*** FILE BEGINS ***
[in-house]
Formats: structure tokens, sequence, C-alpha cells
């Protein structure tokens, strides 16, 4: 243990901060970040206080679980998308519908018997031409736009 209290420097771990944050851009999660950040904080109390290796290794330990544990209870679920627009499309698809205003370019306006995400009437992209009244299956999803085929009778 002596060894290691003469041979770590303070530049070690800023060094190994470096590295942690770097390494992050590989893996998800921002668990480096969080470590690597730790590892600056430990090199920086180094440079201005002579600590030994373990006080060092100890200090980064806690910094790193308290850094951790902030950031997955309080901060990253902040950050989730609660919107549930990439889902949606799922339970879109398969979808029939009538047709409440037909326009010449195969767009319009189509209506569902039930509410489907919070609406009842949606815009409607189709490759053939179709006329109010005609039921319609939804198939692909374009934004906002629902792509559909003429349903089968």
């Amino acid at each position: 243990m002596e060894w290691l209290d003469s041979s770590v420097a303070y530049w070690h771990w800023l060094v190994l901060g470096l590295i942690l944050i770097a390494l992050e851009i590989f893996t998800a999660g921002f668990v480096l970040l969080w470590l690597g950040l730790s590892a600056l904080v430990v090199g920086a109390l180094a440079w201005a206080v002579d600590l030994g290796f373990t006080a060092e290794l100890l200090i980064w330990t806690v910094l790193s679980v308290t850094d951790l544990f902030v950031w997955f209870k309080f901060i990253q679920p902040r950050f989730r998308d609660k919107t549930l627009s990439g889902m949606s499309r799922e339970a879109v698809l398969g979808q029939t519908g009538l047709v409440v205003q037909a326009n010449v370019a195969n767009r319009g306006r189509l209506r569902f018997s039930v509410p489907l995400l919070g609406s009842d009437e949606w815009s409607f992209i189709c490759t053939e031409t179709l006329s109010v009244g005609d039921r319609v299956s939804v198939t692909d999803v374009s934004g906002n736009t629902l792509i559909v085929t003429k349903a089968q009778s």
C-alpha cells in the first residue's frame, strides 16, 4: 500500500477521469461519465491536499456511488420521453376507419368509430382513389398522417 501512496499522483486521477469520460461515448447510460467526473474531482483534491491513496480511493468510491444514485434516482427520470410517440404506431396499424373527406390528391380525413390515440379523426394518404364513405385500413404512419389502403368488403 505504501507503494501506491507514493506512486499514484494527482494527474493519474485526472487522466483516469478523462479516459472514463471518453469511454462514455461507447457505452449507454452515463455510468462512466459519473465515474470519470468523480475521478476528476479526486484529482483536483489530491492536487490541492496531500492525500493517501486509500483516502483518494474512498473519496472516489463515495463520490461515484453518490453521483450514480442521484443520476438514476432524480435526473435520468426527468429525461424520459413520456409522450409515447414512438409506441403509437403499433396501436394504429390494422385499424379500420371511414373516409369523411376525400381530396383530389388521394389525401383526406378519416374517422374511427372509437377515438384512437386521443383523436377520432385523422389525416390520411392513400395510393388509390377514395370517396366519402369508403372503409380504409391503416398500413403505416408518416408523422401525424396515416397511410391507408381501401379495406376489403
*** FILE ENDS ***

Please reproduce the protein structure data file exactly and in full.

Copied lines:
[in-house]
Formats: structure tokens, sequence, C-alpha cells
């Protein structure tokens, strides 16, 4: 243990901060970040206080679980998308519908018997031409736009 209290420097771990944050851009999660950040904080109390290796290794330990544990209870679920627009499309698809205003370019306006995400009437992209009244299956999803085929009778 002596060894290691003469041979770590303070530049070690800023060094190994470096590295942690770097390494992050590989893996998800921002668990480096969080470590690597730790590892600056430990090199920086180094440079201005002579600590030994373990006080060092100890200090980064806690910094790193308290850094951790902030950031997955309080901060990253902040950050989730609660919107549930990439889902949606799922339970879109398969979808029939009538047709409440037909326009010449195969767009319009189509209506569902039930509410489907919070609406009842949606815009409607189709490759053939179709006329109010005609039921319609939804198939692909374009934004906002629902792509559909003429349903089968």
């Amino acid at each position: 243990m002596e060894w290691l209290d003469s041979s770590v420097a303070y530049w070690h771990w800023l060094v190994l901060g470096l590295i942690l944050i770097a390494l992050e851009i590989f893996t998800a999660g921002f668990v480096l970040l969080w470590l690597g950040l730790s590892a600056l904080v430990v090199g920086a109390l180094a440079w201005a206080v002579d600590l030994g290796f373990t006080a060092e290794l100890l200090i980064w330990t806690v910094l790193s679980v308290t850094d951790l544990f902030v950031w997955f209870k309080f901060i990253q679920p902040r950050f989730r998308d609660k919107t549930l627009s990439g889902m949606s499309r799922e339970a879109v698809l398969g979808q029939t519908g009538l047709v409440v205003q037909a326009n010449v370019a195969n767009r319009g306006r189509l209506r569902f018997s039930v509410p489907l995400l919070g609406s009842d009437e949606w815009s409607f992209i189709c490759t053939e031409t179709l006329s109010v009244g005609d039921r319609v299956s939804v198939t692909d999803v374009s934004g906002n736009t629902l792509i559909v085929t003429k349903a089968q009778s």
C-alpha cells in the first residue's frame, strides 16, 4: 500500500477521469461519465491536499456511488420521453376507419368509430382513389398522417 501512496499522483486521477469520460461515448447510460467526473474531482483534491491513496480511493468510491444514485434516482427520470410517440404506431396499424373527406390528391380525413390515440379523426394518404364513405385500413404512419389502403368488403 505504501507503494501506491507514493506512486499514484494527482494527474493519474485526472487522466483516469478523462479516459472514463471518453469511454462514455461507447457505452449507454452515463455510468462512466459519473465515474470519470468523480475521478476528476479526486484529482483536483489530491492536487490541492496531500492525500493517501486509500483516502483518494474512498473519496472516489463515495463520490461515484453518490453521483450514480442521484443520476438514476432524480435526473435520468426527468429525461424520459413520456409522450409515447414512438409506441403509437403499433396501436394504429390494422385499424379500420371511414373516409369523411376525400381530396383530389388521394389525401383526406378519416374517422374511427372509437377515438384512437386521443383523436377520432385523422389525416390520411392513400395510393388509390377514395370517396366519402369508403372503409380504409391503416398500413403505416408518416408523422401525424396515416397511410391507408381501401379495406376489403